One of the prettiest plants still blooming on the late October prairie was the Texas and Louisiana native known as Lindheimer’s Gaura, or Lindheimer’s Beeblossom. Often achieving a height of four or five feet, its loose sprays of flowers give the plant an especially airy appearance; the tendency of the flowers to sway and hover in the breeze have led to yet other names, like butterfly Gaura or whirling butterflies.
Its flowers, which open a few at a time from pinkish buds, are visited by long-tongued bees and bumblebees, as well as by butterflies.The genus name Gaura, derived from the Greek word gauros, or ‘superb,’ refers to the flowers. The specific epithet honors Ferdinand Jacob Lindheimer (1801-1879), an extraordinary early Texan now known as the father of Texas botany.
The plant’s narrow, lance-shaped leaves can be tinged with red throughout the year, but autumn increases their color, making the leaves as appealing as the flowers.
In the early 2000s, taxonomic research led to Lindheimer’s Beeblossom and other Gaura species being moved into the genus Oenothera. Today, the plant is known formally as Oenothera lindheimeri, although that name has not been adopted in the horticultural industry. Both the Royal Botanic Gardens at Kew and the Missouri Botanic Gardens still list Gaura lindheimeri as a valid name.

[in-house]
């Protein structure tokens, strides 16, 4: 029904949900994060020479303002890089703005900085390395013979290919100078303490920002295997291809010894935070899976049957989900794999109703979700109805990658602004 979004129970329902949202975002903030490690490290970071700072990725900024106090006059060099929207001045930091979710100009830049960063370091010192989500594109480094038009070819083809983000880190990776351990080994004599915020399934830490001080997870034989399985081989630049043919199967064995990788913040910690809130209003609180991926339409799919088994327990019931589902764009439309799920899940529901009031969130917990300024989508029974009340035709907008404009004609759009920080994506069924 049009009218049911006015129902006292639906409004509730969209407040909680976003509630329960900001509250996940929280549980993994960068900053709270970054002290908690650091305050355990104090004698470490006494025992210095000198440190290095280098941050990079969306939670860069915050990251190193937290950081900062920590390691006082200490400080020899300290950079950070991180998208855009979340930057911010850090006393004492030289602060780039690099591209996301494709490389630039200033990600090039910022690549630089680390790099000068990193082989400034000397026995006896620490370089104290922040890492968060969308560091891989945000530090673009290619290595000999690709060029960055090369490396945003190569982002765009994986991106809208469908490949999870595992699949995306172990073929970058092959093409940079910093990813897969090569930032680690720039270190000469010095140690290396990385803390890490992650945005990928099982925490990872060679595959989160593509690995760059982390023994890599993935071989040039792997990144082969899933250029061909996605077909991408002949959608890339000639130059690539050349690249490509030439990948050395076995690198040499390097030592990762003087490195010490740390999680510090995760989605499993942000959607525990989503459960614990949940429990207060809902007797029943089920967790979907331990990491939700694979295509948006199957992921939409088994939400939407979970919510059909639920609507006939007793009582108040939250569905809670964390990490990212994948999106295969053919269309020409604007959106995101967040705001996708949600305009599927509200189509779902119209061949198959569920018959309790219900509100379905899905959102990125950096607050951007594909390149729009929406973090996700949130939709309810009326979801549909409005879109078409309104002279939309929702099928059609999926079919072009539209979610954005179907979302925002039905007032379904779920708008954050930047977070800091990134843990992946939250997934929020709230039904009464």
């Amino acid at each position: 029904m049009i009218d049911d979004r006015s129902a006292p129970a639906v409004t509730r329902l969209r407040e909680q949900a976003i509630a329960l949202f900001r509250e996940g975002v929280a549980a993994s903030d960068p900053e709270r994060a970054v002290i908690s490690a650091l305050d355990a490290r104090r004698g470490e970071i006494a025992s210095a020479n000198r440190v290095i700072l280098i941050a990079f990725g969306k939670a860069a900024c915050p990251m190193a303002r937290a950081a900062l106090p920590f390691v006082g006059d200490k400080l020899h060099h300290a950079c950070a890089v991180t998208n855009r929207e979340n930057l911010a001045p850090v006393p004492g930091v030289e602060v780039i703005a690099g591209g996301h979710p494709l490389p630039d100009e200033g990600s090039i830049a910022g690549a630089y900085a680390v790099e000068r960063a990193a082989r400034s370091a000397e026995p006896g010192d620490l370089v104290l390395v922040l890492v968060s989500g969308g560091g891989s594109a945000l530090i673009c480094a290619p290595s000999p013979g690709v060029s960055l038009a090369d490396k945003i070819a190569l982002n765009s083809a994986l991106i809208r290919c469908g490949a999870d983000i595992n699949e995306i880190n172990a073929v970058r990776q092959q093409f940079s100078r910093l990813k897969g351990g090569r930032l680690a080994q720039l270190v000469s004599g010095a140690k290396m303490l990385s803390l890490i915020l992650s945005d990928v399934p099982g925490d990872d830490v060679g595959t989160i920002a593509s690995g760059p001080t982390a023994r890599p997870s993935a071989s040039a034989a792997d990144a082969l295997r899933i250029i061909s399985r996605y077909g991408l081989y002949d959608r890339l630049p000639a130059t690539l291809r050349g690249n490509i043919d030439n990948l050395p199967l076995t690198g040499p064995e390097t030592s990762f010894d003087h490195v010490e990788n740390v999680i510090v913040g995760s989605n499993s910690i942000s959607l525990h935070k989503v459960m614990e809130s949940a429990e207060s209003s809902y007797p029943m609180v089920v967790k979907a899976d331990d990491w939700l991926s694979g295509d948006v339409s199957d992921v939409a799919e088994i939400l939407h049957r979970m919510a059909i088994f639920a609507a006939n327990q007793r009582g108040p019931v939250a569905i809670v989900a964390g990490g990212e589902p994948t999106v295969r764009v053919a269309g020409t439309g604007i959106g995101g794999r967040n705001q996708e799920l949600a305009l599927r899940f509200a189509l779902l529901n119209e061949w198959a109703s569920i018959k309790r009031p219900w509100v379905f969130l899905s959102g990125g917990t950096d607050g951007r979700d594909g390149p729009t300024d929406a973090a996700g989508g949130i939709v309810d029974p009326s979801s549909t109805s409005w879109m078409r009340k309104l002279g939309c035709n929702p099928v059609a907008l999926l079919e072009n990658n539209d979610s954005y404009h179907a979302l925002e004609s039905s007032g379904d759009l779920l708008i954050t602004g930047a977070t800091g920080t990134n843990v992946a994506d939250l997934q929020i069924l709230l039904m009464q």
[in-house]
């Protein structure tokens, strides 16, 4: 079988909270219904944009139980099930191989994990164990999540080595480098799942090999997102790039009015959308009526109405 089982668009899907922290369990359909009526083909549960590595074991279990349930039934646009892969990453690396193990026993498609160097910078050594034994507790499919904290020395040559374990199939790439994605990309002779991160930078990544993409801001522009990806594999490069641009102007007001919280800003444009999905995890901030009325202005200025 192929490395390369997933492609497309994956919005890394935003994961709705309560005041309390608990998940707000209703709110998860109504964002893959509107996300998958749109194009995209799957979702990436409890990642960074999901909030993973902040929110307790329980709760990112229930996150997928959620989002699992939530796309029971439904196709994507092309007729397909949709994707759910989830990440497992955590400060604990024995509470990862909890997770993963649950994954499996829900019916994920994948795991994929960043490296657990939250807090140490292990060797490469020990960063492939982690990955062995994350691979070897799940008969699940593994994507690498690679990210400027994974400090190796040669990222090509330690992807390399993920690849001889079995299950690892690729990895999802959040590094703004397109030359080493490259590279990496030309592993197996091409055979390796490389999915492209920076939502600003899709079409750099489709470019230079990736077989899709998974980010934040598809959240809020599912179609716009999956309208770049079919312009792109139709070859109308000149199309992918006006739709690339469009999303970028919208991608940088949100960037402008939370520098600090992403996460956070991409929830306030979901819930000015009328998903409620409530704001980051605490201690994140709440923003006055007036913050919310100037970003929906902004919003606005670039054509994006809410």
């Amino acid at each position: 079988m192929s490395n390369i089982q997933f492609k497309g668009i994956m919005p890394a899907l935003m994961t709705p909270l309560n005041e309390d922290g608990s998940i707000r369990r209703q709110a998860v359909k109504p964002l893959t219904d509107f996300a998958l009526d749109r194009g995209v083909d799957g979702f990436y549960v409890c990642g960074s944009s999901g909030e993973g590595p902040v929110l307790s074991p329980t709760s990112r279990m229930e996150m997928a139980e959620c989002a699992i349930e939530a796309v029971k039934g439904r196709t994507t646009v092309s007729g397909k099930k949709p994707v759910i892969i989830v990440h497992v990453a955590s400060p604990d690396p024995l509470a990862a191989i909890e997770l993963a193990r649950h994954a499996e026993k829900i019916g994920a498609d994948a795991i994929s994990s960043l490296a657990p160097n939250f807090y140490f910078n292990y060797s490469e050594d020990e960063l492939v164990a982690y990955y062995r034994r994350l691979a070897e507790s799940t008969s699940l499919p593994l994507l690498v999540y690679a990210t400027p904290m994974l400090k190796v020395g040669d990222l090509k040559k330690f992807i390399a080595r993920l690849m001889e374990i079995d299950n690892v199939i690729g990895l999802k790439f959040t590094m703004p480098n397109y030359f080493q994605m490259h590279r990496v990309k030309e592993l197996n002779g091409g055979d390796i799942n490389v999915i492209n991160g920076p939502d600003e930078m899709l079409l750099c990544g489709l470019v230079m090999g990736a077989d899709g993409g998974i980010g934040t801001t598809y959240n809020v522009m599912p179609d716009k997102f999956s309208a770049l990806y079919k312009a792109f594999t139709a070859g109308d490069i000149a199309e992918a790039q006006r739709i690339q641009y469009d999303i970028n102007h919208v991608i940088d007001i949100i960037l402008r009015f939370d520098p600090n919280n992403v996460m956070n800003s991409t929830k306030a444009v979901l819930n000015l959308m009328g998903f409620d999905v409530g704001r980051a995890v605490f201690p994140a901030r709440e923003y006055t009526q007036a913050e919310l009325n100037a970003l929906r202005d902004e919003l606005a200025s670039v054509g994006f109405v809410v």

Frustrating as such changes can be, one indication that the change was warranted is visible even to those without access to an electron microscope or knowledge of DNA analysis.
When Lindheimer’s Gaura is compared to other Oenothera species such as the Pink Evening Primrose, the Beach Evening Primrose, and Sundrops, one obvious similarity is the flower’s stigma.
Oenothera stigmas are divided into four branches which form the shape of an ‘X’ — easily seen in the shadow on the Beach Evening Primrose above. Whichever scientific name is used for Lindheimer’s Gaura, one thing is certain: ‘X’ marks the genus.
Comments always are welcome.